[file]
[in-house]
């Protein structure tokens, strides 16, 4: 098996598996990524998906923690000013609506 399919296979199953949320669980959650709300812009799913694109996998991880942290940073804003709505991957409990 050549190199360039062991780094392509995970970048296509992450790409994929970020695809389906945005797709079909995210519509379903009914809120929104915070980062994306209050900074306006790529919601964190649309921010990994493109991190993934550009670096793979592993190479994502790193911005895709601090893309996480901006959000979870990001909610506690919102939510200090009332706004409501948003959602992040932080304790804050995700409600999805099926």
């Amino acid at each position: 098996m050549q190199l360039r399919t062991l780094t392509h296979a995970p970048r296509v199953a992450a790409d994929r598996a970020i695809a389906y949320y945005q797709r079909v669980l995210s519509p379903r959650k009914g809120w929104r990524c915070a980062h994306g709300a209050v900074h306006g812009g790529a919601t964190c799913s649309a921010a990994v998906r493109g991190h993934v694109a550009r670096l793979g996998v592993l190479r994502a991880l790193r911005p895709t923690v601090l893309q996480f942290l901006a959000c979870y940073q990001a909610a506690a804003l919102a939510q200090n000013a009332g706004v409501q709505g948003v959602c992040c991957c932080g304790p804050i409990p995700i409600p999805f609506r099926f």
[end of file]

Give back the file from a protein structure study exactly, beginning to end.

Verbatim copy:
[in-house]
């Protein structure tokens, strides 16, 4: 098996598996990524998906923690000013609506 399919296979199953949320669980959650709300812009799913694109996998991880942290940073804003709505991957409990 050549190199360039062991780094392509995970970048296509992450790409994929970020695809389906945005797709079909995210519509379903009914809120929104915070980062994306209050900074306006790529919601964190649309921010990994493109991190993934550009670096793979592993190479994502790193911005895709601090893309996480901006959000979870990001909610506690919102939510200090009332706004409501948003959602992040932080304790804050995700409600999805099926």
């Amino acid at each position: 098996m050549q190199l360039r399919t062991l780094t392509h296979a995970p970048r296509v199953a992450a790409d994929r598996a970020i695809a389906y949320y945005q797709r079909v669980l995210s519509p379903r959650k009914g809120w929104r990524c915070a980062h994306g709300a209050v900074h306006g812009g790529a919601t964190c799913s649309a921010a990994v998906r493109g991190h993934v694109a550009r670096l793979g996998v592993l190479r994502a991880l790193r911005p895709t923690v601090l893309q996480f942290l901006a959000c979870y940073q990001a909610a506690a804003l919102a939510q200090n000013a009332g706004v409501q709505g948003v959602c992040c991957c932080g304790p804050i409990p995700i409600p999805f609506r099926f």